D.C. Dist. Ct. Denies Motion to Suppress in Laptop Seizure Case

By Mark Wilson, Esq. on December 05, 2014 | Last updated on March 21, 2019

In 2011, Homeland Security received an anonymous tip that someone was trying to help an Iranian company obtain relays for an Iranian power project. The source shared an email from that person, which contained a phone number. Homeland Security searched for this number in its secret database and found a match for a number in Los Angeles.

They searched for more information in their database, finding that the suspect -- Shantia Hassanshahi -- had been investigated before for violating the Iranian trade embargo. More investigations resulted in Hassanshahi being detained at LAX in 2012, during which time his laptop was seized and he was questioned.

Fruit of the Poisonous Secret Database

Hassanshahi argued before the D.C. District Court that the evidence found on his laptop, revealing a bunch of embargo violations, should be suppressed, as the initial search of the secret database was unconstitutional. Why? Because he claims the secret database was the NSA's bulk surveillance program, which was called into question by Judge Richard Leon. His number was entered into the database through an unconstitutional process, ipso facto, unconstitutional search, and fruit of the poisonous tree.

While the government doesn't really want to say what it consulted to find Hassanshahi's phone number, it says that all you need to know is the database wasn't the one at issue in the NSA bulk surveillance program. Even so, it suggests that the court should actually presume that the "mysterious law enforcement database" is unconstitutional. (It did this because it refused to provide any information to the court about the database and wanted the court to decide the issue on other, more analog, grounds.)

Too Attenuated

Even though the court found that, but for the search of the database, law enforcement wouldn't have thought to pull Hassanshahi aside at LAX and search his laptop, there were still other reasons to uphold the search. Applying the doctrine of attenuation, the court said there was a pretty slim connection between searching the database -- which revealed only Hassanshahi's phone number -- and the ultimate search. This was due to intervening investigative steps, including subpoenaing Google for information about the phone number, which was a Google Voice number.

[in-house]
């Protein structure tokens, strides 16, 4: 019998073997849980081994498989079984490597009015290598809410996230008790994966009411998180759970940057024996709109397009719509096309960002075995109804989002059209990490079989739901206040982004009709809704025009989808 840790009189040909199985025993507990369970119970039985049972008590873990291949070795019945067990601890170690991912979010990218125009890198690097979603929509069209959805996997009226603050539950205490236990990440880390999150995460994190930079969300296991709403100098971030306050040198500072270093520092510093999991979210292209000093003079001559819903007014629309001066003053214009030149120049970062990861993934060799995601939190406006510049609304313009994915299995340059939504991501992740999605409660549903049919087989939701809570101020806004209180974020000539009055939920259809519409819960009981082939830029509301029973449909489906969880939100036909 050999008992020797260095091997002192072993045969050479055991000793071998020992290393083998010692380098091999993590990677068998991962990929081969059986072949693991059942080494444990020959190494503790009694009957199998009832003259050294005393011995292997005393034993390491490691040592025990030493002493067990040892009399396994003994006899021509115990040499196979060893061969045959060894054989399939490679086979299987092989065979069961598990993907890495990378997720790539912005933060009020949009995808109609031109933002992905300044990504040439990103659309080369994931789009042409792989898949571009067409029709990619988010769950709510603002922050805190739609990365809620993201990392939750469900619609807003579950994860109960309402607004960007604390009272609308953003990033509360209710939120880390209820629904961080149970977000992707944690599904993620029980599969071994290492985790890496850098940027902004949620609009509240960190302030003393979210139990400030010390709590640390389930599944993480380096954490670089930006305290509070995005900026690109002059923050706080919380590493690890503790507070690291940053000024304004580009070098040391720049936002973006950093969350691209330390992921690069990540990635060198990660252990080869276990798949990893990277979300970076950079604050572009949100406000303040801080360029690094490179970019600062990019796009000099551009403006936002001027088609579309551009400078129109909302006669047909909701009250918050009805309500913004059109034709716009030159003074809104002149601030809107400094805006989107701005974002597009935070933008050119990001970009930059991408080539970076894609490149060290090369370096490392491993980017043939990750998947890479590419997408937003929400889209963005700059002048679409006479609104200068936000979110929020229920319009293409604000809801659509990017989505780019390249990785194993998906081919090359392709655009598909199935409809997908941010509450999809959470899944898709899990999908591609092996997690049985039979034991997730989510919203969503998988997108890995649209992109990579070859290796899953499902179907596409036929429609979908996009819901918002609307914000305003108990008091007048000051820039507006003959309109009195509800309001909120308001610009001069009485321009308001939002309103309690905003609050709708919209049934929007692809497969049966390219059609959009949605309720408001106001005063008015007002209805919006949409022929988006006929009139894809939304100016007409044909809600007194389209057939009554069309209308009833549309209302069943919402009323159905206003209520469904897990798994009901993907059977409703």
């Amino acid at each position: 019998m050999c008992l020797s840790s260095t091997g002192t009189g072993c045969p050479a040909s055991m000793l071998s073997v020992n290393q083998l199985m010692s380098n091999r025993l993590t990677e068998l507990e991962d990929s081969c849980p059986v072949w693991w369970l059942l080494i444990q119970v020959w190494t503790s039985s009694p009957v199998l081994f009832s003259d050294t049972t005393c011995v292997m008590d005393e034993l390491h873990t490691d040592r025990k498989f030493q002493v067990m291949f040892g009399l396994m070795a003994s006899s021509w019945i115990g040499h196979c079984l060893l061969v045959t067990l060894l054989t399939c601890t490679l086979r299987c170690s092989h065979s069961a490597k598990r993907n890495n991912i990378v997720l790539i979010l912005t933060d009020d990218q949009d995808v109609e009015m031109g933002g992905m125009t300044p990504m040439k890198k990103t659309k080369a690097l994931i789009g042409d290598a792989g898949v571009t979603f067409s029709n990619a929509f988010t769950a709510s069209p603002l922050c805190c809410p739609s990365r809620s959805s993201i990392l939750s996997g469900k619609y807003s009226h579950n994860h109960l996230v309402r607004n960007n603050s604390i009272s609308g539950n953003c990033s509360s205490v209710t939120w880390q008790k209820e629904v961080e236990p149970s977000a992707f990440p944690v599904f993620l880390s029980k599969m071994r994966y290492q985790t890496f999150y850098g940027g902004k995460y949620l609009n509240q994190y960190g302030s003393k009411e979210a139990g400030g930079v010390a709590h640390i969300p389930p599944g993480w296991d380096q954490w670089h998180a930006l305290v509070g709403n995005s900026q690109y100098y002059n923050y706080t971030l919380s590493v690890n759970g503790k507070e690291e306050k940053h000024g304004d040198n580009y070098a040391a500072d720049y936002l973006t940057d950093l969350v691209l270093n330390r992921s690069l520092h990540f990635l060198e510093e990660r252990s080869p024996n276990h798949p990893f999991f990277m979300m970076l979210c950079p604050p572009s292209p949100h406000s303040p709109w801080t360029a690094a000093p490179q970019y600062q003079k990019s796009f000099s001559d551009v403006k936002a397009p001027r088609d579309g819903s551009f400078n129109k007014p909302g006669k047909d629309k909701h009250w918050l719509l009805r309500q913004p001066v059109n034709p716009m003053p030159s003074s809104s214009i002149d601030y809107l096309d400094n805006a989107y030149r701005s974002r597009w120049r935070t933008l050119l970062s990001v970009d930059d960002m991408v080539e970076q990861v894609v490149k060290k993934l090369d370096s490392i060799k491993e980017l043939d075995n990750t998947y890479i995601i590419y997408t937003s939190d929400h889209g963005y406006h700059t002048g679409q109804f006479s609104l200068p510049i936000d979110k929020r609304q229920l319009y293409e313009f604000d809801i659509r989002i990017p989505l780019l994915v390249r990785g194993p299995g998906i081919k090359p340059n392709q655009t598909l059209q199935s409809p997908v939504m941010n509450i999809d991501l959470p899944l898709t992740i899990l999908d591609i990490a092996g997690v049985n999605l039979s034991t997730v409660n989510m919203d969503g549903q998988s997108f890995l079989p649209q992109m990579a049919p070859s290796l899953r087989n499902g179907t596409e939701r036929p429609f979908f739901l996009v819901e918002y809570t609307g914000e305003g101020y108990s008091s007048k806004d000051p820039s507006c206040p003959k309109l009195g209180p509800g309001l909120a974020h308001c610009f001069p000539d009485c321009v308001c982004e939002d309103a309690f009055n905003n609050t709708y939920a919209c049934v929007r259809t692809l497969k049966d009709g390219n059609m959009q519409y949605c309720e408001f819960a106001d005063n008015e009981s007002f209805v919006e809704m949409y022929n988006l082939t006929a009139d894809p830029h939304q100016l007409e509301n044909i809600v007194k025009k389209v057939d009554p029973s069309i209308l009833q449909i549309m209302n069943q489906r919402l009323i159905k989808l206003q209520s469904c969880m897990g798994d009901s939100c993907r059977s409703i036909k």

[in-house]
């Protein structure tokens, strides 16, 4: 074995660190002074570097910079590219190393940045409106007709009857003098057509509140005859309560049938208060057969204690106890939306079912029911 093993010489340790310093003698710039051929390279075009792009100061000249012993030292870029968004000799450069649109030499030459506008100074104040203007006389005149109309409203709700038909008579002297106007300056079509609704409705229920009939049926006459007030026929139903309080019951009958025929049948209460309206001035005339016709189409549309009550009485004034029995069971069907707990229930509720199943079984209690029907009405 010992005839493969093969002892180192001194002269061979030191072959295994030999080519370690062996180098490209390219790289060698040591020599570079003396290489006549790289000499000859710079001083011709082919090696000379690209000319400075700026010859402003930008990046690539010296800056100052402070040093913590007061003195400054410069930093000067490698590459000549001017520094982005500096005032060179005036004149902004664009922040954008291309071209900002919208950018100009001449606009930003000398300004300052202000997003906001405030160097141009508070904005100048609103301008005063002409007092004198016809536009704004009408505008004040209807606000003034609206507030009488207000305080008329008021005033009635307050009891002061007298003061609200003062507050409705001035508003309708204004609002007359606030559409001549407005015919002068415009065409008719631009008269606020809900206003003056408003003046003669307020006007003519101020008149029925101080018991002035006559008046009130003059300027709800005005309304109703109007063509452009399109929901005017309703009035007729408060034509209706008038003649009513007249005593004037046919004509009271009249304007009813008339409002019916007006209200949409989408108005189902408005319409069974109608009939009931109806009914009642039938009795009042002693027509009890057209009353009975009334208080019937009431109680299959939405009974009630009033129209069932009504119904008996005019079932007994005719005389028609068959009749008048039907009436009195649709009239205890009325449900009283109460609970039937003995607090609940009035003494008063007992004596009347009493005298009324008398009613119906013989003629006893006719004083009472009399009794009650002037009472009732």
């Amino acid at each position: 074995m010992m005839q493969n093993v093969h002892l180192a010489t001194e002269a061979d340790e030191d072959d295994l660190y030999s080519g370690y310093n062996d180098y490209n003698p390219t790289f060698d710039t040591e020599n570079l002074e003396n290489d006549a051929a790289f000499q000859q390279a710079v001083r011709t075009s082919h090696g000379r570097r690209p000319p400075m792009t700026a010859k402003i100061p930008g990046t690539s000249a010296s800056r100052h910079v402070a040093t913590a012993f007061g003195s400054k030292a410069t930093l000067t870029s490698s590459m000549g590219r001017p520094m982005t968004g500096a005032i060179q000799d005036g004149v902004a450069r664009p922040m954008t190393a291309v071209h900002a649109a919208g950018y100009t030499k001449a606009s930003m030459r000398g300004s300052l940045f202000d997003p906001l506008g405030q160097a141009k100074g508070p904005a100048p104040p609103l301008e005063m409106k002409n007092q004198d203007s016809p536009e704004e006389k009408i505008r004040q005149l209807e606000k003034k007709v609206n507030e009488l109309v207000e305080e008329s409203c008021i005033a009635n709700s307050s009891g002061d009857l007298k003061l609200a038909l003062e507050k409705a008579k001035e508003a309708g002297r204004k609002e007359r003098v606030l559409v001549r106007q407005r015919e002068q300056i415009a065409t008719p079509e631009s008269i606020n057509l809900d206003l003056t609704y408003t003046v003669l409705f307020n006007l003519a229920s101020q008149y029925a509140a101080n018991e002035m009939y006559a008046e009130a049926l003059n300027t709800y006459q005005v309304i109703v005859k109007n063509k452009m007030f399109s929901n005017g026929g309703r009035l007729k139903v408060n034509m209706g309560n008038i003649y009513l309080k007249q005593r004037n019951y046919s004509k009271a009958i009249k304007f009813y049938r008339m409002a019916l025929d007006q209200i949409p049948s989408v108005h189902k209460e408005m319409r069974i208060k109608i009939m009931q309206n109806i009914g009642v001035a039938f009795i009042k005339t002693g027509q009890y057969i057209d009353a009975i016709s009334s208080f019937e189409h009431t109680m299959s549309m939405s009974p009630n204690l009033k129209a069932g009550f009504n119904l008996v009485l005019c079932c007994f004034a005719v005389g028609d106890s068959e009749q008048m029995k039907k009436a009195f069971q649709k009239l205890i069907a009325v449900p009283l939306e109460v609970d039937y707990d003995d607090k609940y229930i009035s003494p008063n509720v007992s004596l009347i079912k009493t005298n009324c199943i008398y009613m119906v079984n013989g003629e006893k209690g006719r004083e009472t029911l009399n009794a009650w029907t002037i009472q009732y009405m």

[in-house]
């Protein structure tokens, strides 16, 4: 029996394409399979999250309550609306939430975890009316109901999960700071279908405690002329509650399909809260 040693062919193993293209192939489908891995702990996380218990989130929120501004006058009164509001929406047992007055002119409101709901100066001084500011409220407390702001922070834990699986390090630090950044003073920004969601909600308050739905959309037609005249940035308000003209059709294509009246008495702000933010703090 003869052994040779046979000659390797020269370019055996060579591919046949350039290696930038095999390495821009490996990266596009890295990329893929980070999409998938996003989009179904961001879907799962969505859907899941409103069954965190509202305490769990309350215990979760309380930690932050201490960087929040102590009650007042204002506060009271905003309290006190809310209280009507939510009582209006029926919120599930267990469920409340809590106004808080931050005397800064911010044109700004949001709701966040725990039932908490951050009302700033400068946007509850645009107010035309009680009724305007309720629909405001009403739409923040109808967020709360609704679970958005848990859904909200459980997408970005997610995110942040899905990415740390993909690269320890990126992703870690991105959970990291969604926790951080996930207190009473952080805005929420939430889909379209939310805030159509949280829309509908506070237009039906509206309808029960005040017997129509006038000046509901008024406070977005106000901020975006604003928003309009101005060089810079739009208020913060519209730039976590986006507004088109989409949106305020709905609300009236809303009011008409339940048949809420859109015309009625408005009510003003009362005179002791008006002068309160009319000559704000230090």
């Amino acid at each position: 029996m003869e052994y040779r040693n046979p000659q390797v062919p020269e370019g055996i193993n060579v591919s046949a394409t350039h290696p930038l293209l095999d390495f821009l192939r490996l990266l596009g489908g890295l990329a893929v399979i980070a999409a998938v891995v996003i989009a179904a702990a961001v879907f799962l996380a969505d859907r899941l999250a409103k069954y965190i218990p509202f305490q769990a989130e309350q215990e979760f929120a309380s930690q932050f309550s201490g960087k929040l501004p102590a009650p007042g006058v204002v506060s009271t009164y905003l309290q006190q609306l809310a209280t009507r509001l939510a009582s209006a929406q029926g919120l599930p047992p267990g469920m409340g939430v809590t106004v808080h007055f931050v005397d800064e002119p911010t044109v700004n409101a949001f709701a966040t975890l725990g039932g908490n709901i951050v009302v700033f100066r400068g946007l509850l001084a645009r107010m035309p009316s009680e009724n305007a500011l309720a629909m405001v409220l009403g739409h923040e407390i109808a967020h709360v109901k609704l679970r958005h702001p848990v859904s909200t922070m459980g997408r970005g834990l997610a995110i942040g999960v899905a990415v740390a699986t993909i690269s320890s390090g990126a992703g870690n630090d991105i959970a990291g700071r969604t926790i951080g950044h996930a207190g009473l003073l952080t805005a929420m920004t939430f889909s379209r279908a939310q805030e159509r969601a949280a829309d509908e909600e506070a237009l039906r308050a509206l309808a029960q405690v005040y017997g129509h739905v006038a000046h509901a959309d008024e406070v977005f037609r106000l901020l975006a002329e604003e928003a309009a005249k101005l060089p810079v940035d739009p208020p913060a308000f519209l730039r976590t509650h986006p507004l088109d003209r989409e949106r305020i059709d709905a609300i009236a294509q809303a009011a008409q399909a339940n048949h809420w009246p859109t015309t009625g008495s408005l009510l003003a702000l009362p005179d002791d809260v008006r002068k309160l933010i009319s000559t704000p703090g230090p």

The upshot of these intervening steps is that they, not the search of the database, provided more information, both quantitatively and qualitatively, than the initial search. The existence of the phone number in the mystery database "at most, 'tipped off the [G]overnment ... to the probable identity of the perpetrator."

The court was unable to finalize its analysis, which would require looking into the "flagrancy" of the violation, because the government refused to provide any information about the database in question. "With so many caveats, the Government's litigation posture leaves the Court in a difficult, and frustrating, situation," the court said.

We'll have to wait to see what happens in other NSA cases, including those at the Ninth Circuit, but for now, it appears that the government has learned it can get away with investigations based partly on its secret databases so long as it refuses any information about those databases to anyone -- even a court.

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